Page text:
Register free for our breaking news email alerts with analysis and cutting edge commentary from our award winning team. Registration only takes a minute.

The least terrible wealth firms for women's pay

Wealth firms are a long way from gender parity. But which are the least unequal?

As previously pointed out in these pages the City has a problem with gender equality, consistently falling short of the pay parity of professions such as law, medicine and accountancy, and well below the national average.

It’s only following the full release of gender pay data for businesses which employ 250 or more in the UK (around 1,500 UK businesses missed last week’s deadline versus more than 10,000 to report) that we have been able to build a comprehensive picture of pay for women in wealth, however.  

The above graph shows a bespoke Citywire-assembled peer group of 80 UK-based asset managers – the leading discretionary houses, major fund groups, and a selection of local and international banks.

Businesses are ranked by how much less they pay their female employees on aggregate, with the greatest disparities on the left of the graph, and private client businesses picked out in green. The distribution shows that wealth firms generally fall heavily on the most unequal end of the spectrum.

Following publication, Rothschild Wealth Management (UK) has requested that we clarify that NM Rothschilds is a separate entity to the UK private client business.

Leave a comment!

Please sign in or register to comment. It is free to register and only takes a minute or two.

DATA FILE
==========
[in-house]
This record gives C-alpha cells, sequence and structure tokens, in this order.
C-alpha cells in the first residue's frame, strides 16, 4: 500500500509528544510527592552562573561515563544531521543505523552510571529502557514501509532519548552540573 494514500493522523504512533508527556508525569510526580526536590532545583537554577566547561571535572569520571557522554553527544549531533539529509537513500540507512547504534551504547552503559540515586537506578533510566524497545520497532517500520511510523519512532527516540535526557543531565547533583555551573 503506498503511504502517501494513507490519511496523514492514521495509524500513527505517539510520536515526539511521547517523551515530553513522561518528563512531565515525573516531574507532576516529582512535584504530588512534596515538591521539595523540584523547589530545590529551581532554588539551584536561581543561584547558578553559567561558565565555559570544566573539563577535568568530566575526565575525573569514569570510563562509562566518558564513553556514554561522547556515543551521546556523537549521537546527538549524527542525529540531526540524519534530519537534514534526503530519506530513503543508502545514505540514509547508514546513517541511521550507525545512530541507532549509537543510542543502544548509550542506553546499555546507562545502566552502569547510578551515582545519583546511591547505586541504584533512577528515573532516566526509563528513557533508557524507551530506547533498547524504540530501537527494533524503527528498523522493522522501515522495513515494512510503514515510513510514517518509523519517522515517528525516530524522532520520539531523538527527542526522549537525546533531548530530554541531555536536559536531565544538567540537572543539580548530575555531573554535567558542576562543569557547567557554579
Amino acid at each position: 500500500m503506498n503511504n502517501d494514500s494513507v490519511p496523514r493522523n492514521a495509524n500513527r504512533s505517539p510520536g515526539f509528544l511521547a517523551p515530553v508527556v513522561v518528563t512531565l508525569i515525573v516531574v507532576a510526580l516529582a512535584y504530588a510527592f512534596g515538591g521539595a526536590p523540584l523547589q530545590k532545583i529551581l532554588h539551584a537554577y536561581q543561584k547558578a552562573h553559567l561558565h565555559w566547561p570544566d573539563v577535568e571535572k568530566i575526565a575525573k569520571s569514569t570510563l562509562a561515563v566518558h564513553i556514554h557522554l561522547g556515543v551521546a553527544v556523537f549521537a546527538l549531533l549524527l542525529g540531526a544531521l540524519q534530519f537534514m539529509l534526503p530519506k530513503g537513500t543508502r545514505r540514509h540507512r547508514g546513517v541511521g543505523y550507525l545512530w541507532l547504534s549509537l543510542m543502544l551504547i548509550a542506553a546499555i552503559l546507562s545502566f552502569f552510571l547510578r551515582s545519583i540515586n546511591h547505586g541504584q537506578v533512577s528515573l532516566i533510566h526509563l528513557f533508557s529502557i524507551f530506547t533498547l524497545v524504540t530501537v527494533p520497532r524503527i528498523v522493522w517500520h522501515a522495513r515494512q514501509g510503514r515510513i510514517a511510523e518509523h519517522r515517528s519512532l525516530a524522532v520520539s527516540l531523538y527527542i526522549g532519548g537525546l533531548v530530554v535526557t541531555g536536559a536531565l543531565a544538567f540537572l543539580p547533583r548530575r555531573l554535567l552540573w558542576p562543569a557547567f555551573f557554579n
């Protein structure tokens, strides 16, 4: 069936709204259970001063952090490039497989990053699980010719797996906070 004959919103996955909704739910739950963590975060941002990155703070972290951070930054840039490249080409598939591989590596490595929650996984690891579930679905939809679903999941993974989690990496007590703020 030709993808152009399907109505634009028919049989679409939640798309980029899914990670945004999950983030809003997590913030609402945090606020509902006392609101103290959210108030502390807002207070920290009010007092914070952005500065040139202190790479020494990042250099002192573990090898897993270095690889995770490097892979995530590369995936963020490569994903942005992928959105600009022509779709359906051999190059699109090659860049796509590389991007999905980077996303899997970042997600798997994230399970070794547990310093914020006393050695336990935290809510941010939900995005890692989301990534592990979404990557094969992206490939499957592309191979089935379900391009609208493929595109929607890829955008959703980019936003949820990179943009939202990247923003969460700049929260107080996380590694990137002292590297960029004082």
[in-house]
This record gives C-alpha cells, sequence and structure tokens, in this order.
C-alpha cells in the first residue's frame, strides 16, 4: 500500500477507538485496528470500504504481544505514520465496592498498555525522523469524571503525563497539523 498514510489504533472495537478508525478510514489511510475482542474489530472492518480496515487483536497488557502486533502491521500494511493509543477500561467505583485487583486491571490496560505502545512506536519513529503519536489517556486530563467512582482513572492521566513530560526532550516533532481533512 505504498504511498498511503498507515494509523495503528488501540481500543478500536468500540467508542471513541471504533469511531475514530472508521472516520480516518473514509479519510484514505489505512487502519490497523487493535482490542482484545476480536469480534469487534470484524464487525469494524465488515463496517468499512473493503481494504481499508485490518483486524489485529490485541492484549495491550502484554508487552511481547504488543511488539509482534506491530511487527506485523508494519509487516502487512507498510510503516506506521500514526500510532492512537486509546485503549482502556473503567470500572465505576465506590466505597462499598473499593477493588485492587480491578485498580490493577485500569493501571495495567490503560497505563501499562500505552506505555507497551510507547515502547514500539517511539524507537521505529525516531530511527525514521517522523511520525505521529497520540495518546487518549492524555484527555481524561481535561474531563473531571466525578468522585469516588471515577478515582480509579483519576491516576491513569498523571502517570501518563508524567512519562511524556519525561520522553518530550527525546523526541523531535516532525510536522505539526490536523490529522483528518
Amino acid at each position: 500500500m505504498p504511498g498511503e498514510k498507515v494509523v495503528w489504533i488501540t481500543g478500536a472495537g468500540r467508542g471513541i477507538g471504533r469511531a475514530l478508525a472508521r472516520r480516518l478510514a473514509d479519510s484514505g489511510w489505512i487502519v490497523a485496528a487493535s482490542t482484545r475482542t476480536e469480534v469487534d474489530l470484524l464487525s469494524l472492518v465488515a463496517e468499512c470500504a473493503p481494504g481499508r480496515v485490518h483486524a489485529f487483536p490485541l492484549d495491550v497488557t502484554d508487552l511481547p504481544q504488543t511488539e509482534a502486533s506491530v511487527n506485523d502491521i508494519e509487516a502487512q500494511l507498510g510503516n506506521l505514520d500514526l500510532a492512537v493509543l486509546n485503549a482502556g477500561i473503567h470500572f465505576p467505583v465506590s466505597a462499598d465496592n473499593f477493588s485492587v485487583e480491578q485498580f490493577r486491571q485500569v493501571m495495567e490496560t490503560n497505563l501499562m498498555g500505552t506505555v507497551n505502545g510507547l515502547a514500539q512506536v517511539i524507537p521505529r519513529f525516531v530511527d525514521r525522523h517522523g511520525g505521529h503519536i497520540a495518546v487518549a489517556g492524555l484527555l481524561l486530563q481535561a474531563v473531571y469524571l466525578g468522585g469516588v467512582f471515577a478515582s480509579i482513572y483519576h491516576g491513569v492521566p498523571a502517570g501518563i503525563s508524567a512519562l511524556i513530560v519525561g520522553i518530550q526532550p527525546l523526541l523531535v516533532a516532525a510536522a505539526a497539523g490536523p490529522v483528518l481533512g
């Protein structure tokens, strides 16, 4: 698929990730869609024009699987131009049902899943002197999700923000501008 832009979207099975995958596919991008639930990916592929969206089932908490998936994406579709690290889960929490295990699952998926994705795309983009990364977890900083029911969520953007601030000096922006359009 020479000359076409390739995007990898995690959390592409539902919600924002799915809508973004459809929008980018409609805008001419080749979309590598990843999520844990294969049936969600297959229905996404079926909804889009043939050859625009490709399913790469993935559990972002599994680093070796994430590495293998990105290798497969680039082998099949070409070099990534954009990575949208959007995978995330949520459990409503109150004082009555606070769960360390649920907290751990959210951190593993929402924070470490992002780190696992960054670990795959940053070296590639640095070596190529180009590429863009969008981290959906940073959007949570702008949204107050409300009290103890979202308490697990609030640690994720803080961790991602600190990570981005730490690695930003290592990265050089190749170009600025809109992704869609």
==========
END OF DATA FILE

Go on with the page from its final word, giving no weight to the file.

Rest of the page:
As previously pointed out in these pages the City has a problem with gender equality, consistently falling short of the pay parity of professions such as law, medicine and accountancy, and well below the national average.

It’s only following the full release of gender pay data for businesses which employ 250 or more in the UK (around 1,500 UK businesses missed last week’s deadline versus more than 10,000 to report) that we have been able to build a comprehensive picture of pay for women in wealth, however.  

The above graph shows a bespoke Citywire-assembled peer group of 80 UK-based asset managers – the leading discretionary houses, major fund groups, and a selection of local and international banks.

Businesses are ranked by how much less they pay their female employees on aggregate, with the greatest disparities on the left of the graph, and private client businesses picked out in green. The distribution shows that wealth firms generally fall heavily on the most unequal end of the spectrum.

Following publication, Rothschild Wealth Management (UK) has requested that we clarify that NM Rothschilds is a separate entity to the UK private client business.

Leave a comment!

Please sign in or register to comment. It is free to register and only takes a minute or two.

Zooming in to the wealth managers in isolation we can see just how much they are underperforming both the asset manager and UK averages – with pay disparities more than three times the average reported by UK companies.

Special dishonourable mention has to go to Hargreave Hale, which in one of its last acts before it is subsumed into parent Canaccord reported that it pays its average female employee an astonishing 64% less than her male colleagues.

The house was one of two, alongside Investec Wealth, to report a gender pay gap of more than 50%.

At the other end of the scale Mattioli Woods and Hargreaves Lansdown – recent entrants to the world of private clients, with arguably a somewhat different heritage to many of their rivals – deserve special mention for managing to get their pay gaps below 20%, to approach the UK average.  

Leave a comment!

Please sign in or register to comment. It is free to register and only takes a minute or two.

The individual firms with the widest gender disparities correlate closely with those with the lowest percentage of women employed in their top pay quartiles.